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The Brochure on Dying

By Lisa Boesen
Posted on

I had the conversation with my parent.

I look back at those decisions and although we did the best at the time, I could see how stress impaired our judgment and ability to questions the doctors on prognosis.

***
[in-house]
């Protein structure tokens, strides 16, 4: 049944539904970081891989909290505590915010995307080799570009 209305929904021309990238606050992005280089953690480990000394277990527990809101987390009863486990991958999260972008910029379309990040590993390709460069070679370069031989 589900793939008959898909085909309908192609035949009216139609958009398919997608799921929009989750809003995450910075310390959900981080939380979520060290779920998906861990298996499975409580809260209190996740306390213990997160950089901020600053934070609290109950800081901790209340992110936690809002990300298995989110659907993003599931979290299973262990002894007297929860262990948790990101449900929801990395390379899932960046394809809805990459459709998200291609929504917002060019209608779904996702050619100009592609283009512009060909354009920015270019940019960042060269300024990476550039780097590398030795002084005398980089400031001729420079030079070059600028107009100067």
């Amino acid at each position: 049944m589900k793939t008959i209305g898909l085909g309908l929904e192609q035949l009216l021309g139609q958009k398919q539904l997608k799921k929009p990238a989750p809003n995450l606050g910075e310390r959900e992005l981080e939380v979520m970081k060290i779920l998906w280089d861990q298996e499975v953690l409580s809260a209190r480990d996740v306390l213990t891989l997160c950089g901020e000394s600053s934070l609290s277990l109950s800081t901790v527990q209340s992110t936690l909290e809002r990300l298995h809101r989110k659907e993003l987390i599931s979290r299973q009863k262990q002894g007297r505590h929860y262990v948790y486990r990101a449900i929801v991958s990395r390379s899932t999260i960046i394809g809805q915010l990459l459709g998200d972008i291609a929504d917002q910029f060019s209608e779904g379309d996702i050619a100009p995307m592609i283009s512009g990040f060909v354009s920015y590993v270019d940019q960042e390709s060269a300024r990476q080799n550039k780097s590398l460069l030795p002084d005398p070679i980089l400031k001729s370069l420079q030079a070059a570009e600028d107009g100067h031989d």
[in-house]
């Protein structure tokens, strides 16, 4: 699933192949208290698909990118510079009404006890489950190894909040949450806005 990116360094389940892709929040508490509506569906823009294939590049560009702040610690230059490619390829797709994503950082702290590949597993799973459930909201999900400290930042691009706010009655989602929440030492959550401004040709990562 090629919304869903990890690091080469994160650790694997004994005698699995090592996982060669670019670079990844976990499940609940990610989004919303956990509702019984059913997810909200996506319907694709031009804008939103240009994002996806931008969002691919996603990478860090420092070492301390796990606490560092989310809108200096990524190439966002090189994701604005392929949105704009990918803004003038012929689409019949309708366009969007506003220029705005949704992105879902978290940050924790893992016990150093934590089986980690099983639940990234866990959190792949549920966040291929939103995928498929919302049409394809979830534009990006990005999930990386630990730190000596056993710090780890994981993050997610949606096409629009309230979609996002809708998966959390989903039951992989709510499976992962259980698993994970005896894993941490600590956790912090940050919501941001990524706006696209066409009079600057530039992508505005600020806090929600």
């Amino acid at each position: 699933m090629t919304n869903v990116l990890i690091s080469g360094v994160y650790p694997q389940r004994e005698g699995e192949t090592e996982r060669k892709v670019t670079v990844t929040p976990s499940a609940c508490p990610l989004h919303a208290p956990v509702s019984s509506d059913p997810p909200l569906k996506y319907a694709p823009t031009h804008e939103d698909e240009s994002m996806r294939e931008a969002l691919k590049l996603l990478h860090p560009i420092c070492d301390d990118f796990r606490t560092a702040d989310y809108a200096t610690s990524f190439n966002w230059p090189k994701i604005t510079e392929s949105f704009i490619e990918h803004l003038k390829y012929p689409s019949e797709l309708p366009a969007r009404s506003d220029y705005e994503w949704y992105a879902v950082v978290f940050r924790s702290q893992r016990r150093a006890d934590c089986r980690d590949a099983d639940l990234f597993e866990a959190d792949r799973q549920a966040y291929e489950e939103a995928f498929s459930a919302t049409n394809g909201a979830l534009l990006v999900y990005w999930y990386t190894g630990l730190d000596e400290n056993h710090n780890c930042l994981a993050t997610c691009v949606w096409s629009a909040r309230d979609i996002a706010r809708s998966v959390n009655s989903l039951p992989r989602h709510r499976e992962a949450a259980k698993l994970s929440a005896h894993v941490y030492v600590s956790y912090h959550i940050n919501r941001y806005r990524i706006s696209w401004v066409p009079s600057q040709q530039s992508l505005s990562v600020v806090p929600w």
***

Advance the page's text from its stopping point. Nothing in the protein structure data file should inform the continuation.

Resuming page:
My mother was diagnosed with Stage IV pancreatic cancer in February 2008 and passed away in December 2008. My father suffered for 10 years with complications of open heart surgery and multiple comorbid conditions and passed away five weeks later in January 2009. During the last year of her life, my mother did not want to talk about the cancer or end of life care with us. I’m not sure if my father was in shock or denial or just wanted to go along with my mother’s wishes, but he did not wish to talk about end of life care either. I respect that she wanted to live every day to the fullest but we never really had this compassionate conversation to the extent of understanding their deepest wishes. During one hospitalization, we asked for a palliative care consult but the children were not involved. My father could not or would not share. Close to the end, my sister and I initiated the conversation again but it was difficult to do. My sister is a nurse and I am a respiratory therapist, and as gentle and kind and compassionate as we tried to be, we could still see in their eyes, their body language and the deep curling into their chairs how deeply painful it was on them. Finally my mother simply asked for a brochure on dying and said she would think about it and let us know. My sister and I searched the web for anything of use. With little other than nursing articles on the dying process, we finally wrote “The Brochure” that included physiologic and spiritual components – almost like a letter prayer. I’m not sure she ever read The Brochure, but we at least felt like we gave her what she wanted. She died a peaceful, well pain managed death under the kind, watchful care of a wonderful hospice nurse, Rose. My father’s end was a little more tramautic with an ICU stay, BIPAP, and aggressive therapy to get him discharged so he would not die in the hospital. I look back at those decisions and although we did the best at the time, I could see how stress impaired our judgment and ability to questions the doctors on prognosis. I chronicle this in my book but I encourage everyone to use these wonderful tools in the Starter Kit provided by the Conversation Project. We do great things with healthcare. We can also provide pain and suffering as a byproduct. I had a small conversation. I wish I had more but we did the best we could at the time and went with where they were at. Best wishes and words of encouragement to you on your Conversation.

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